I had a hard time selecting a blockquote from Douglas Coupland's essay on retail shopping because every paragraph is a gem.
I was really excited to go to Harrods in London and when I got there everything was . . . shiny. Everything looked like it was designed by the same guy who did Michael Jackson’s wardrobe, which is fine. I guess I was expecting a whole other level of luxury, which sounds so corny. And what would a whole new level of luxury look like, anyway? In the old days, more luxury meant more jewels and shiny stuff. These days, it usually means a lot less, like Muji or airport interrogation rooms. Humanity actually seems to be split down the middle on luxury: those who want gilded leopard-shaped teapots, and those people who want to live in the white box their iPhone came in.
"Kmart Solutions" in-store video from 1998.
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It's a good idea to do your best to avoid this.
I am a recent transplant to Los Angeles from Manhattan. Like many New Yorkers, I didn't drive a car when I lived in NYC. Now, like many Angelenos, I must.
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At Medium, Robin Sloan writes an appreciation of Nerdhaven, the archetypal shop in Everytown "catering to comic book readers, the D&D players, the gatherers-of-Magic."
A shopper fled from an Asda supermarket in Edinburgh, Scotland, after being confronted by a "dragon" in the toilet
—a creature that turned out to be a harmless monitor lizard. The lizard was rescued by animal welfare officers, who have named it Lulu. [The Scottish Sun]
The Newsstand is a subway shop inside Brooklyn's Lorimer/Metropolitan station that specializes in zines. Great idea! (And yes, it's already been nicknamed the "hipster newsstand.") Paper magazine interviewed the proprietors:
Lele Saveri: I think the zine idea was also because of the location. You're in the subway and people are used to grabbing something to read for the train ride. If it's not a newspaper or magazine, you just download [something] on your phone. [Zines] are something people can get for cheap and a unique thing. Also, you're [physically] underground and zines have always been about the underground world.
Jamie Falkowski: I think that space is really interesting because it's so different from going into a regular newsstand. You have to spend time and look at all the different titles and find the thing that speaks to you.
LS: Everyone who works at the stand are people who have been related to the zine world forever. They know exactly what they're selling. It's not like a dude who sells magazines and doesn't even look at them. Every day there's a new person and every day the person is curating or moving things around. I swear you'll see new stuff every day.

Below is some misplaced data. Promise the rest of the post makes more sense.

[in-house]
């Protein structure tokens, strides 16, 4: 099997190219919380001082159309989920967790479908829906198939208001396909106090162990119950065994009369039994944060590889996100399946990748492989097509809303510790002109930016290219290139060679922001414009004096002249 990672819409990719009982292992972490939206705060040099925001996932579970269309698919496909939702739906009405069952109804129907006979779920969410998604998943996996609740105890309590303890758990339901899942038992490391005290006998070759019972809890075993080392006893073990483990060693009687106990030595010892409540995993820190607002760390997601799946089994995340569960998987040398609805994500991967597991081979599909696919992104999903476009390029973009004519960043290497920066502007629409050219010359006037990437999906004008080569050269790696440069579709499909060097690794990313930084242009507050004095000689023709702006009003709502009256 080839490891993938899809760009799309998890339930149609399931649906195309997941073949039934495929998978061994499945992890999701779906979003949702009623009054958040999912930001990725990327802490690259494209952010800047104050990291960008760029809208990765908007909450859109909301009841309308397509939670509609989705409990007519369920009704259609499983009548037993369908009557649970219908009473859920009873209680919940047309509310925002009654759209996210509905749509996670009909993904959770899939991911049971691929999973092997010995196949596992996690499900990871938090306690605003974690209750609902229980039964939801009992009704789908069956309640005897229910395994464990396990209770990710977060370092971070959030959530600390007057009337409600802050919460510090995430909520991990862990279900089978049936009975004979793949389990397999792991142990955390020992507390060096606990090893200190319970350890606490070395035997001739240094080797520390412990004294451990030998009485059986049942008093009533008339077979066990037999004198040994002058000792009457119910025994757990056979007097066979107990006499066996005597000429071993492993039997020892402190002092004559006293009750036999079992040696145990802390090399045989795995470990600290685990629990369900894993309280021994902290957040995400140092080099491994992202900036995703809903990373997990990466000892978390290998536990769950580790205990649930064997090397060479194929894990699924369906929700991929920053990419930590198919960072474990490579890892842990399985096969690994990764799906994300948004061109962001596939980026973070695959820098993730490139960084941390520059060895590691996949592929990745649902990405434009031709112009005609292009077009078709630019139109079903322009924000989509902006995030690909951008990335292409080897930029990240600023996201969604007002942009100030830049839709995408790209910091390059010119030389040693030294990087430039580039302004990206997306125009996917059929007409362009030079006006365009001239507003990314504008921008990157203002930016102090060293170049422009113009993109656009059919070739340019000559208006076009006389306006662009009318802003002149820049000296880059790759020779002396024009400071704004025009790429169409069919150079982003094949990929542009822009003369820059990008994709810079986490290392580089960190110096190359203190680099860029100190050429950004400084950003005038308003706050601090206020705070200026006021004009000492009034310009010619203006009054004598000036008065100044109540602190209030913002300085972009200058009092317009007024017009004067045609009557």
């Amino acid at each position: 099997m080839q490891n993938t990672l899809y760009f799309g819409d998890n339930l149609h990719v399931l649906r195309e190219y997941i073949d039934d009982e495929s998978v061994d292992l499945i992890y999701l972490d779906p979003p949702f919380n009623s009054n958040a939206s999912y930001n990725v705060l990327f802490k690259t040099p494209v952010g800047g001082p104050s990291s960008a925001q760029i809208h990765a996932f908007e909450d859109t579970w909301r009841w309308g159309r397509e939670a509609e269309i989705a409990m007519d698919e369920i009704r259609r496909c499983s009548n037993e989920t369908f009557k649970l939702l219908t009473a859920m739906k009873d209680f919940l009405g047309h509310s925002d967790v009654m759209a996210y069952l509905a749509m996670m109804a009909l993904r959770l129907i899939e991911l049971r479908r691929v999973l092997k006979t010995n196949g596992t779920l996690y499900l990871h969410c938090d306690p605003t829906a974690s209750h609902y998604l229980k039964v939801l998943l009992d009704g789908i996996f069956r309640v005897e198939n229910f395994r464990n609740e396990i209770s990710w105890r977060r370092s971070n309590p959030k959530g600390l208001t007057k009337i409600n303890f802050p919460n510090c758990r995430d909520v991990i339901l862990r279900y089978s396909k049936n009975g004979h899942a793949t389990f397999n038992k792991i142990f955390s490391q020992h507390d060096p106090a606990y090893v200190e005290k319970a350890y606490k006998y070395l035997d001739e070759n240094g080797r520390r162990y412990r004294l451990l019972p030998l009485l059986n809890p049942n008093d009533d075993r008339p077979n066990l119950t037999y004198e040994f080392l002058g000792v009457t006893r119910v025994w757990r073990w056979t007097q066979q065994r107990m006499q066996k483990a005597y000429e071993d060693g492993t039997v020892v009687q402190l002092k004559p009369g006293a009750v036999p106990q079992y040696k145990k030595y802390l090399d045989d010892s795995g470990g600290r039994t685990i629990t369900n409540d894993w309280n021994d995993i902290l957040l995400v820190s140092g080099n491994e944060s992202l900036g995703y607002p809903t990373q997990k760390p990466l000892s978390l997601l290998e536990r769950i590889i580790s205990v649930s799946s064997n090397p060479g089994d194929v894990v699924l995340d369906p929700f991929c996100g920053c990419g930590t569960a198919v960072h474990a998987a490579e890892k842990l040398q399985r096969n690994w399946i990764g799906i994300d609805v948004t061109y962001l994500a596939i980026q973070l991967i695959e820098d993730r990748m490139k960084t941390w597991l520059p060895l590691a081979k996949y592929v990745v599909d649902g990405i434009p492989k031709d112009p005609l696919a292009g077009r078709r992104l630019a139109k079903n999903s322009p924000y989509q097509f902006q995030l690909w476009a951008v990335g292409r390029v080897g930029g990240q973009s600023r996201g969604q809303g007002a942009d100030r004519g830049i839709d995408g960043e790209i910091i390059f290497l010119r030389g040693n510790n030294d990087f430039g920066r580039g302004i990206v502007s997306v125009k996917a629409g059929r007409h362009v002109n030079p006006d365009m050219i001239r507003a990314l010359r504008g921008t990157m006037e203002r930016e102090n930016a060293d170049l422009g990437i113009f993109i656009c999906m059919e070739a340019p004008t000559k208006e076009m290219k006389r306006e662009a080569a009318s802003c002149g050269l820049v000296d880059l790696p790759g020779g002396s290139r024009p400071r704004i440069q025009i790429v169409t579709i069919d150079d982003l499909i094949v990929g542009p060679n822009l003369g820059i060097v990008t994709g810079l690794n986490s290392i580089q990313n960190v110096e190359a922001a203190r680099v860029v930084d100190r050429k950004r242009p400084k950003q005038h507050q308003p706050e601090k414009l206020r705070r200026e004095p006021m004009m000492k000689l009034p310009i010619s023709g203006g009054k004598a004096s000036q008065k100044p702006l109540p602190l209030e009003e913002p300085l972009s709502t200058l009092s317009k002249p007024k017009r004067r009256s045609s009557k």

"MEET THE FOLKS BEHIND THE LORIMER STATION ZINE STAND"
From the BBC:
The severed head of a deer was left on a self-service supermarket checkout, prompting a police investigation. The innards of the animal were found in one of the aisles of the Tesco shop in Saffron Walden, Essex, police said. ... A spokesman for Essex Police said nobody had been arrested. A spokeswoman for Tesco apologised for "any distress caused".
I don't know what the big deal is. Don't we all do the same when the stupid self-checkout won't beep something?
Expect America's malls to soon become orange-scented. A new study by Washington State University researchers suggests that "simple scents" -- they tested orange -- can stimulate a bump in retail sales. This is compared to no smell or "complex scents" like an orange-basil-green tea blend used in this study. From WSU:
The researchers say the (simple) scent is more easily processed, freeing the customer’s mind to focus on shopping. But when that "bandwidth” is unavailable customers don’t perform cognitive tasks as effectively, says (Eric) Spangenberg, (dean of the College of Business)...
"WSU researchers tie simple scent to increased retail sales
The Cedar Rapids Gazette
: "A doe and her two fawns tried to get a jump on the Black Friday sales in Coralville on Monday morning when they surprised the staff at Kohl’s by entering through the automatic front doors.
The United States Geological Survey is having a great big spring sale
, with lots of maps, charts, and publications—some of them mid-century vintage—discounted to $1. Yes, $1. At that price, you can't afford to not own entirely too many USGS maps. (Via Travis Weller)
Muji sells high quality generic products at inexpensive prices; think Ikea with better taste and a Japanese flavor of minimalism. This is its background music. Bruce Sterling: "More starkly minimal than the muzak from lesser outlets of capitalism."
At an LA-area Wal-Mart today, one shopper pepper sprayed rival bargain hunters
, and the horde tore down the video game stands. #Occupy Aisle 13! But Wal-Mart's reckless encouragement of Black Friday stampedes—it sounds whistles
in stores to kick them off—isn't always a joke
. [LA Times]